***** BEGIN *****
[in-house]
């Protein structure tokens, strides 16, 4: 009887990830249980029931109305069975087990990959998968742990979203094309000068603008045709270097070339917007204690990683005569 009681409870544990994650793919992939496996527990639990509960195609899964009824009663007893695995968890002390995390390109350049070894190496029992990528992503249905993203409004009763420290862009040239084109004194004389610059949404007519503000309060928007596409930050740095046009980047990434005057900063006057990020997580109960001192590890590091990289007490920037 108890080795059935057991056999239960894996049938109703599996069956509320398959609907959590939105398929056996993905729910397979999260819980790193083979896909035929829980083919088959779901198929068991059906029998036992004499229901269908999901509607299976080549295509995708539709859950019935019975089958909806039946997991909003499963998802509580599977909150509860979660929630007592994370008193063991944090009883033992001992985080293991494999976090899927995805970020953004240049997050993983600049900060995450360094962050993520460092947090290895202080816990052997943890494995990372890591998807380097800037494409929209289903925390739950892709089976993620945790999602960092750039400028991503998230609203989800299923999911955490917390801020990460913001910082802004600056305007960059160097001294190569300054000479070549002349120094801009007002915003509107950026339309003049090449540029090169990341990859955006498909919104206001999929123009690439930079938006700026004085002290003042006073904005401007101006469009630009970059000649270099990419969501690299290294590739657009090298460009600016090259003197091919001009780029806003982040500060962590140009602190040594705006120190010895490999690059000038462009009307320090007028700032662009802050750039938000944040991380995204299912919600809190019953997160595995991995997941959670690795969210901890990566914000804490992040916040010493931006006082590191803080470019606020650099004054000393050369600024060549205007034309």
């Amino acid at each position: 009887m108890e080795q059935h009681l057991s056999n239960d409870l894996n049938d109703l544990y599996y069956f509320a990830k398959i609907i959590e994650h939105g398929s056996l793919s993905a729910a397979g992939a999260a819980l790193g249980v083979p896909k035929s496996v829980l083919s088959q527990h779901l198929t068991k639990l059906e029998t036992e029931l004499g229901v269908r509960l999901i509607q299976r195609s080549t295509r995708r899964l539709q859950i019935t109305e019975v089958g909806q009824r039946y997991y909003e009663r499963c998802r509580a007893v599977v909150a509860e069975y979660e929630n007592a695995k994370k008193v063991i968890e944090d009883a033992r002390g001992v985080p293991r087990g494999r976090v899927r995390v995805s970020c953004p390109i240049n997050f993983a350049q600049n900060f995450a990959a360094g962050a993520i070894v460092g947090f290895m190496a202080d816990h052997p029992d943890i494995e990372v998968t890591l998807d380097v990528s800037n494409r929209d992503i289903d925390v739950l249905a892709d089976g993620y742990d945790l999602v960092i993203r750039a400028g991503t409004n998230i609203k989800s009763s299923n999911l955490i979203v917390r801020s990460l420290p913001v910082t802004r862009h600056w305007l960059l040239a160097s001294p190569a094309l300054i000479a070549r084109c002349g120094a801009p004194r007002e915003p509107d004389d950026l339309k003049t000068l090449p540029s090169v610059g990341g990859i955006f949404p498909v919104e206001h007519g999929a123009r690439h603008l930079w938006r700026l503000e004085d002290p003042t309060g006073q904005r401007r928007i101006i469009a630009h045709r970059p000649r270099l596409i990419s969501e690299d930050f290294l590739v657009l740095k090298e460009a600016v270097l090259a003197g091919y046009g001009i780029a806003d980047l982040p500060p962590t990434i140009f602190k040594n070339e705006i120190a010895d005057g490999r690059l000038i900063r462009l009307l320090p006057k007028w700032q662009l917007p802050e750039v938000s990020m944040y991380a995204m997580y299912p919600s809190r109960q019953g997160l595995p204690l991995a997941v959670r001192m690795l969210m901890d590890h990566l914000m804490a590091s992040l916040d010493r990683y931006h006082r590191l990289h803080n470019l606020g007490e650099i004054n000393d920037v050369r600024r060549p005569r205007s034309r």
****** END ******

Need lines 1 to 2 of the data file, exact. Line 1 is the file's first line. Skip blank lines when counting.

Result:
[in-house]
């Protein structure tokens, strides 16, 4: 009887990830249980029931109305069975087990990959998968742990979203094309000068603008045709270097070339917007204690990683005569 009681409870544990994650793919992939496996527990639990509960195609899964009824009663007893695995968890002390995390390109350049070894190496029992990528992503249905993203409004009763420290862009040239084109004194004389610059949404007519503000309060928007596409930050740095046009980047990434005057900063006057990020997580109960001192590890590091990289007490920037 108890080795059935057991056999239960894996049938109703599996069956509320398959609907959590939105398929056996993905729910397979999260819980790193083979896909035929829980083919088959779901198929068991059906029998036992004499229901269908999901509607299976080549295509995708539709859950019935019975089958909806039946997991909003499963998802509580599977909150509860979660929630007592994370008193063991944090009883033992001992985080293991494999976090899927995805970020953004240049997050993983600049900060995450360094962050993520460092947090290895202080816990052997943890494995990372890591998807380097800037494409929209289903925390739950892709089976993620945790999602960092750039400028991503998230609203989800299923999911955490917390801020990460913001910082802004600056305007960059160097001294190569300054000479070549002349120094801009007002915003509107950026339309003049090449540029090169990341990859955006498909919104206001999929123009690439930079938006700026004085002290003042006073904005401007101006469009630009970059000649270099990419969501690299290294590739657009090298460009600016090259003197091919001009780029806003982040500060962590140009602190040594705006120190010895490999690059000038462009009307320090007028700032662009802050750039938000944040991380995204299912919600809190019953997160595995991995997941959670690795969210901890990566914000804490992040916040010493931006006082590191803080470019606020650099004054000393050369600024060549205007034309």